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  • Author or Editor: Hazel Wetzstein x
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The Collegiate Branch Forum is an excellent means for undergraduate students to gain experience in presenting papers and to become involved in research. Students need much time and guidance at the undergraduate level. However, considering the purpose behind collegiate branch papers, I elected not to co-author their papers. This was also the case in some of the other collegiate papers in which only the student's name appears. I question whether a paper belongs in the collegiate division if several faculty names appear as co-authors. Perhaps a concensus should be made concerning the number of students allowed on a single paper and whether faculty advisors are to be co-authors. One paper given this year had seven co-authors.

Open Access

Commercial pesticide formulations of triphenyltin hydroxide, benomyl plus triphenyltin hydroxide, and phosalone completely inhibited pollen germination of pecan [Carya illinoensis Wangenh C. Koch] when incorporated in in vitro germination media at one-fourth to one times the recommended rates. Scanning electron microscopic evaluations of spray effects on receptive stigmatic surfaces showed varying degrees of injury, ranging from minor surface wrinkling with triphenyltin hydroxide to severe collapse and degeneration of stigma papillae with phosalone treatments. Controlled pollinations 1 hour after pesticide sprays resulted in an inhibition of pollen germination and tube growth. Water sprays followed by pollination resulted in normal pollen adherence, hydration, and germination. Chemical names used: methyl[1-[(butylamino)carbonyl]-1H-benzimidazol-2-yl]carbamate (benomyl); S-[(6-chloro-2-oxo-3-(2H)-benzoxazolyl)methyl] 0,0-diethyl phosphorodithioate (phosalone).

Free access

Stigma characteristics and morphology can be useful in taxonomic and phylogenetic studies, indicate relationships in stigma function and receptivity, and be valuable in evaluating pollen–stigma interactions. Problematic is that in some taxa, copious stigmatic exudate can obscure the fine structural details of the stigmatic surface. Such is the case for Citrus, which has a wet stigma type on which abundant exudate inundates surface papillae. The components of stigmatic surface compounds are highly heterogeneous and include carbohydrates, proteins, lipids, glycoproteins, and phenolic compounds. This study evaluated the efficacy of several pre-fixation wash treatments on removing surface exudate to visualize the underlying stigmatic surface. Wash treatments included various buffer solutions, surfactants, dilute acids/bases, and solvents. Stigmas prepared using conventional fixation methods in glutaraldehyde had considerable accumulations of reticulate surface deposits with stigmatic cells obscured. Pre-fixation washes containing solvents such as methanol, chloroform, and ethanol left accumulations of incompletely removed exudate and crystalline deposits. Alkaline water washes produced a crust-like deposit on stigma surfaces. Buffer washes left residues of plaque-like deposits with perforated areas. In contrast, excellent removal of stigmatic exudate was obtained with a pre-fixation wash composed of 0.2 M Tris buffer, pH 7.2, containing 0.2% Triton X-100 surfactant and allowed clear imaging of the stigma and surface papillae morphology. A central sinus and radially arranged openings on the stigmatic surface were clearly visible and shown for the first time using scanning electron microscopy (SEM).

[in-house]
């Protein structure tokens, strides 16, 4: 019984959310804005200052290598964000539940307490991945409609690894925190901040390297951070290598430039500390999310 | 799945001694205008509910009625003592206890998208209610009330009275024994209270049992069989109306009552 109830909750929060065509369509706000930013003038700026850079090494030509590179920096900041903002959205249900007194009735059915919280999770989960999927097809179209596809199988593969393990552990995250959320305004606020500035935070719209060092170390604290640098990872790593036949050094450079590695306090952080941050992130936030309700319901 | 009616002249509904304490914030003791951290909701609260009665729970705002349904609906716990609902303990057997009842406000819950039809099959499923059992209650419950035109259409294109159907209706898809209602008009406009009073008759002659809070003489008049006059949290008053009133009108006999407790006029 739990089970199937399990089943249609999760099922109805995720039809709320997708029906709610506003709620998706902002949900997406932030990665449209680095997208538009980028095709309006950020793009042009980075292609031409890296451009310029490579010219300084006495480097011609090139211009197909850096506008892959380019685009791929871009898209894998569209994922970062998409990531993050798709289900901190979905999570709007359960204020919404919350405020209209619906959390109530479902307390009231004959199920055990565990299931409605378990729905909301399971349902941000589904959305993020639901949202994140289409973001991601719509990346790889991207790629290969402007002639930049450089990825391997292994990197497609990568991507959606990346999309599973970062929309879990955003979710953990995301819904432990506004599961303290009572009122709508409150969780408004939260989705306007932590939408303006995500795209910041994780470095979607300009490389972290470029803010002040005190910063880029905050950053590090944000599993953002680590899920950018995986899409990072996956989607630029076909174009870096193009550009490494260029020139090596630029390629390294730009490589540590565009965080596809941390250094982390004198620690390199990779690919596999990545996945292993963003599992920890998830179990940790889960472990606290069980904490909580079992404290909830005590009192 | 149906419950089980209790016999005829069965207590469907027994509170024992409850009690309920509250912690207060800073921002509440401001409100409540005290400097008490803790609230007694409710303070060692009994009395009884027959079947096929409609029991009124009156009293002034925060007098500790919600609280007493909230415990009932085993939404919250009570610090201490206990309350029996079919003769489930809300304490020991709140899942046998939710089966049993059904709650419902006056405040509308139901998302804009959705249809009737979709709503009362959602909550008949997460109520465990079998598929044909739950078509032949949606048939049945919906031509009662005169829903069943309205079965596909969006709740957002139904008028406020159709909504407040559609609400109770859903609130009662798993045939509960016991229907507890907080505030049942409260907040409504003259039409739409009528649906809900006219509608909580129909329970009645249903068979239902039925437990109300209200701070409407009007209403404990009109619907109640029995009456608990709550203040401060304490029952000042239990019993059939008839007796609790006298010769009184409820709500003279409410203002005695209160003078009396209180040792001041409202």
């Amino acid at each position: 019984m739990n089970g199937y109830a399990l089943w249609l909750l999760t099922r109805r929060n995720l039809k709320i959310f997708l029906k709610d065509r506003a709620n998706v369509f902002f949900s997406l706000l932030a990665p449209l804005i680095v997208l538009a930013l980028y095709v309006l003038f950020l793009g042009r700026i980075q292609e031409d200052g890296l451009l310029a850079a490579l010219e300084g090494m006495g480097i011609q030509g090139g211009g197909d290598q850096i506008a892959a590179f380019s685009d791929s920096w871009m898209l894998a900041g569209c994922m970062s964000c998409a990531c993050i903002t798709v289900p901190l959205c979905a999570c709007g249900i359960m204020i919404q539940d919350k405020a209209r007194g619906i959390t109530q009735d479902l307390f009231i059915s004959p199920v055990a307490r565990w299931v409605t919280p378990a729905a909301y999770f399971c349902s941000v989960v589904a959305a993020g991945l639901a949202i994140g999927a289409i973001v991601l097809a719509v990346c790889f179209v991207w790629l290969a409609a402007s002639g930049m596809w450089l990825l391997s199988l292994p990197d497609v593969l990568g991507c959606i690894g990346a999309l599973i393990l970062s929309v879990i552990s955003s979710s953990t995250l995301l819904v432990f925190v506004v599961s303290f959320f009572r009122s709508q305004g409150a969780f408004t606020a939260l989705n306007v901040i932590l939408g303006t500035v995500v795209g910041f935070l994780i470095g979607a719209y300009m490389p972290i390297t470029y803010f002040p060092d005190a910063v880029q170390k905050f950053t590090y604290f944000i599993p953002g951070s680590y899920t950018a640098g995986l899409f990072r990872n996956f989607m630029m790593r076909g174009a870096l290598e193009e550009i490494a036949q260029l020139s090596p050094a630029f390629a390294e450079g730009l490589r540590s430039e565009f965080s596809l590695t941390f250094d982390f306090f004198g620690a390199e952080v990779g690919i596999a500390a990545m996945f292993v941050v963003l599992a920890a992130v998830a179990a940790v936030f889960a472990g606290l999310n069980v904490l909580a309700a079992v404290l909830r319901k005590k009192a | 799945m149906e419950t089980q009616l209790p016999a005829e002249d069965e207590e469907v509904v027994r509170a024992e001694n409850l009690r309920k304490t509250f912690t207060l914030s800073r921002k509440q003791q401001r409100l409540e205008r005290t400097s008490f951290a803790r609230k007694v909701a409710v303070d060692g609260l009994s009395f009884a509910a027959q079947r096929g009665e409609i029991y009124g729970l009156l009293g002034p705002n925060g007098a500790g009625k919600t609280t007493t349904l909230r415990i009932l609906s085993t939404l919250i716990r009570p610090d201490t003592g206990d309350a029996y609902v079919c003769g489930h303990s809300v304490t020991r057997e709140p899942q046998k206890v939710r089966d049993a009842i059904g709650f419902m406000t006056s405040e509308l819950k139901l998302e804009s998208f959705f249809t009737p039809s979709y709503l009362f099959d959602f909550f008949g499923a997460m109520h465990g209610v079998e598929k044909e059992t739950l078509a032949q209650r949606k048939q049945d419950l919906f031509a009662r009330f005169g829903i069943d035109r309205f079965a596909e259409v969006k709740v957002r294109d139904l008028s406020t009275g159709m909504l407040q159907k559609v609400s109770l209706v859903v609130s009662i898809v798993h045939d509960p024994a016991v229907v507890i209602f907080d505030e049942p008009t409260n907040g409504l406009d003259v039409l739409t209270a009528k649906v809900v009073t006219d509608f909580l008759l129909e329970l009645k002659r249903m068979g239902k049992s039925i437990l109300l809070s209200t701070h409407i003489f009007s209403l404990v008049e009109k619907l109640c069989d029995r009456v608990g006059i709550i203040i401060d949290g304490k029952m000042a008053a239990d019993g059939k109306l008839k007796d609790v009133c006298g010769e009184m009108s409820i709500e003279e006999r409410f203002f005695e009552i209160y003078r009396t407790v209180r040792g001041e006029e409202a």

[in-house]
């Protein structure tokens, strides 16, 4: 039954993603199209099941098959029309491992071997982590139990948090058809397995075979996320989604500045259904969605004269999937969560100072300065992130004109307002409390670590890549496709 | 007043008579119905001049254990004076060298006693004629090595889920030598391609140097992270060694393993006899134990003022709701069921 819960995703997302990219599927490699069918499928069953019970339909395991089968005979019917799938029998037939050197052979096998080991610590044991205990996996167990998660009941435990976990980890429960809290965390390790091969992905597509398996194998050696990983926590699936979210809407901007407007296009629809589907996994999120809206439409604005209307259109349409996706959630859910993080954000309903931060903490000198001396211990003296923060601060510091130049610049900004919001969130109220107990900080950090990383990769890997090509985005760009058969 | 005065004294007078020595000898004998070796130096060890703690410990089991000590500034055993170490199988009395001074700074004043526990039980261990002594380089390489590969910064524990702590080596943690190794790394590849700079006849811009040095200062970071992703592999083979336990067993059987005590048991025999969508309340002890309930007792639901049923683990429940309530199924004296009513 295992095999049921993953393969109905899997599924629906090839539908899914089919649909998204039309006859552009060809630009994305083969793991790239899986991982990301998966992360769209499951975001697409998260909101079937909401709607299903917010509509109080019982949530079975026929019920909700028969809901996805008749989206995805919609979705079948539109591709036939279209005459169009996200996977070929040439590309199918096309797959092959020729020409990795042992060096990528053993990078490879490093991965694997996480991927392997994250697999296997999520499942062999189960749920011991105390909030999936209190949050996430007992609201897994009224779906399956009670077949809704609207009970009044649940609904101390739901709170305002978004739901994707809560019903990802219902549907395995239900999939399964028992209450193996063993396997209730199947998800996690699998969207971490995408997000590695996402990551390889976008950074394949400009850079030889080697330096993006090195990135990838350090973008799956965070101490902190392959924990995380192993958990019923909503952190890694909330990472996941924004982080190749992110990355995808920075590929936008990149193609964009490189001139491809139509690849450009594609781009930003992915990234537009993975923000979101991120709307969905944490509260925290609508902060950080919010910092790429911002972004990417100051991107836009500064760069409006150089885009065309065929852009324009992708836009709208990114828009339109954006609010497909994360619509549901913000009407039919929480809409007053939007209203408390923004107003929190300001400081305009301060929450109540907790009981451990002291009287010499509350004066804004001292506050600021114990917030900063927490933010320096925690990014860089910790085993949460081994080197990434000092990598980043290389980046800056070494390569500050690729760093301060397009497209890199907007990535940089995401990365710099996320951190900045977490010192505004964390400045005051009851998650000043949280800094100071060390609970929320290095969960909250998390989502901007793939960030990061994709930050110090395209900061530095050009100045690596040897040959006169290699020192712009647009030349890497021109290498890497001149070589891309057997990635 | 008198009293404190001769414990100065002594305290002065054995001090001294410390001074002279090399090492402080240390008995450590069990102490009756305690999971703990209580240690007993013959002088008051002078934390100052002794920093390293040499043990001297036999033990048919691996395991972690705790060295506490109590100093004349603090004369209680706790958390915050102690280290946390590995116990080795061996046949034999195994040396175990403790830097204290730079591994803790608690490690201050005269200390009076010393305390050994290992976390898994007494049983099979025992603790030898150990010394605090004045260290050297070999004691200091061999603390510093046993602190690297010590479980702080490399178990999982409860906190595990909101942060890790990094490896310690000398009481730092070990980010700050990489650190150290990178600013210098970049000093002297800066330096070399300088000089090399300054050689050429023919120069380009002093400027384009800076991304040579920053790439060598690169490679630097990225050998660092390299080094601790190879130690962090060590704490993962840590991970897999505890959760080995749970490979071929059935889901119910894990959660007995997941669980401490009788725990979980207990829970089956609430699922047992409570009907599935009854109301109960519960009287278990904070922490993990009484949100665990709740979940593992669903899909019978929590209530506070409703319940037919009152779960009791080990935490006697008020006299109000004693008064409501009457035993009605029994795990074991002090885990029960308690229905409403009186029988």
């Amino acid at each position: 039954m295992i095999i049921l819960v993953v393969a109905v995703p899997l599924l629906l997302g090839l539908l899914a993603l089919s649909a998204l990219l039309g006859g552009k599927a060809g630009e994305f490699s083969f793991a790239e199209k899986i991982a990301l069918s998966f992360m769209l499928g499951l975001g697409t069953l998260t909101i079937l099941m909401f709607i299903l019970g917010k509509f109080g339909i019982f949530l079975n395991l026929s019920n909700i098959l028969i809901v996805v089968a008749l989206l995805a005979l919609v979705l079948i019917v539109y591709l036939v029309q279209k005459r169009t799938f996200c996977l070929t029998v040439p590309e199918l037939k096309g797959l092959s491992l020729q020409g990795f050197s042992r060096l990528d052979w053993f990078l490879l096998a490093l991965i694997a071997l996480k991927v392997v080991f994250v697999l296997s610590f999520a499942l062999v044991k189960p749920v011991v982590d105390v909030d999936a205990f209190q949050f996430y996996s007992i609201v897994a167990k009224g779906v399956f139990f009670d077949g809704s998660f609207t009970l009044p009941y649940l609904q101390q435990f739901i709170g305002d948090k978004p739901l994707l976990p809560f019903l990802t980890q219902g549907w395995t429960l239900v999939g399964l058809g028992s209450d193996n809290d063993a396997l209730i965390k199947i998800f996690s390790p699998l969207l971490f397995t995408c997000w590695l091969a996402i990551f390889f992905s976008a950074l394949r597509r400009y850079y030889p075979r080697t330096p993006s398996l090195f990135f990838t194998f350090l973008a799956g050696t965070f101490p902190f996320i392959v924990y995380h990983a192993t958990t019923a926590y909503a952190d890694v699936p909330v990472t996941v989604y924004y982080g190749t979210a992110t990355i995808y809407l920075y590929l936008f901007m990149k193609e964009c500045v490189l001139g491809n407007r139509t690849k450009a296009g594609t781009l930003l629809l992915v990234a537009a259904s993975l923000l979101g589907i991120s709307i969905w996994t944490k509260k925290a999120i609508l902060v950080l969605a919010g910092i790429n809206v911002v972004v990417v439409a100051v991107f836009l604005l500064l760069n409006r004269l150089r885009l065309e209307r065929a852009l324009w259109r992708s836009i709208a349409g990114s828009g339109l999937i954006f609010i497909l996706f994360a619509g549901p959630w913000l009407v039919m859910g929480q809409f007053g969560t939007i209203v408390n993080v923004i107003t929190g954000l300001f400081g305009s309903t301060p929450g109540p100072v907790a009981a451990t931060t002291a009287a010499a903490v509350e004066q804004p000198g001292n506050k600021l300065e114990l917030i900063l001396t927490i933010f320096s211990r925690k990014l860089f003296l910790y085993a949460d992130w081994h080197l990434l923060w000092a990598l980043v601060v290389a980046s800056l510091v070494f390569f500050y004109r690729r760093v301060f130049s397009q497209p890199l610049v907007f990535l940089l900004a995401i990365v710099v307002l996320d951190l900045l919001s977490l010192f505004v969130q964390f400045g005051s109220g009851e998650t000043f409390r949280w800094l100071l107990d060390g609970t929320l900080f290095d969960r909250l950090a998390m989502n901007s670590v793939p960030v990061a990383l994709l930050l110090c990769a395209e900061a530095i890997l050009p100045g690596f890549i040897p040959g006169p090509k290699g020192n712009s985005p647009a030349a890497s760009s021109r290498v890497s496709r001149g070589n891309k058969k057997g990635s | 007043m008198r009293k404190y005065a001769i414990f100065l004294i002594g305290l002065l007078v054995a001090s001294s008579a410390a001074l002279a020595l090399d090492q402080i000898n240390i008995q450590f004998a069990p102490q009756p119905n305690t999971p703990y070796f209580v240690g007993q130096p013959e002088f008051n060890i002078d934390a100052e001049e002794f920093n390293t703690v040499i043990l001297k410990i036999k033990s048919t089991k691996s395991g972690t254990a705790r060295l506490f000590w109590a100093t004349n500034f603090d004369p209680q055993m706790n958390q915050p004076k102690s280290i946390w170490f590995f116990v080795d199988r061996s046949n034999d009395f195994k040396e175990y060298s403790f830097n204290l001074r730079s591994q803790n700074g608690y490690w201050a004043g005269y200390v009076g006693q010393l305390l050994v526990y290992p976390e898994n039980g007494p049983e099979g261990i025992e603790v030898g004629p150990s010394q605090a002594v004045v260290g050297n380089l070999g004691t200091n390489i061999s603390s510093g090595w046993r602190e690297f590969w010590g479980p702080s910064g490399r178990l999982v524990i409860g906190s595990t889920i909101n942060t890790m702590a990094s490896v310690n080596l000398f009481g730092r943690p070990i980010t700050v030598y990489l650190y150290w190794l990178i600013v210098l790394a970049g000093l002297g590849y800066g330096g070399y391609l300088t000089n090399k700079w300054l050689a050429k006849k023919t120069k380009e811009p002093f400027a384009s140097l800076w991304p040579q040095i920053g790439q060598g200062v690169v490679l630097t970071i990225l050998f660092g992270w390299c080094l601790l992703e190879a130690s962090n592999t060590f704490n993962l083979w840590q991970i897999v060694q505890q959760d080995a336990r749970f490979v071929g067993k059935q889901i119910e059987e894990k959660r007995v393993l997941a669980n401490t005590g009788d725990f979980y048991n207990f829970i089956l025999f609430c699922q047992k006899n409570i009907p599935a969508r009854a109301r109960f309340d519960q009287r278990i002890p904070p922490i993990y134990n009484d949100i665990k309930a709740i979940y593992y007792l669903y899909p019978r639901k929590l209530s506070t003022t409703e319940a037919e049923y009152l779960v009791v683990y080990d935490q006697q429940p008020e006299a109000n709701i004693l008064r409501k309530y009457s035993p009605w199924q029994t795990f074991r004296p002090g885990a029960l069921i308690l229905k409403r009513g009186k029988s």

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Plantlets were recovered from axillary bud cultures of muscadine grape (Vitis rotundifolia, `Summit'). Nodal segments 0.5 to 1.0 cm long were cultured in Murashige and Skoog (MS) basal medium supplemented with 5, 10, 20, or 40 μm BA. Best total shoot production was obtained with 10 μm BA; with higher BA levels, shoots were unexpanded and exhibited high mortalities. MS medium supplemented with IBA enhanced rooting by increasing rooting percentage and number per plantlet. Shoots previously proliferated on medium with 5 μm BA rooted significantly better than those multiplied on 10 μM BA. Shoot vigor during rooting was greater in shoots proliferated on 5 vs. 10 μm BA. Root development was not significantly affected by liquid vs. agar-solidifted medium or shoot length. Chemical names used: N-(phenylmethyl) -1H-purin-6-amine (BA), 1H-indole-3-butyric acid (IBA).

Free access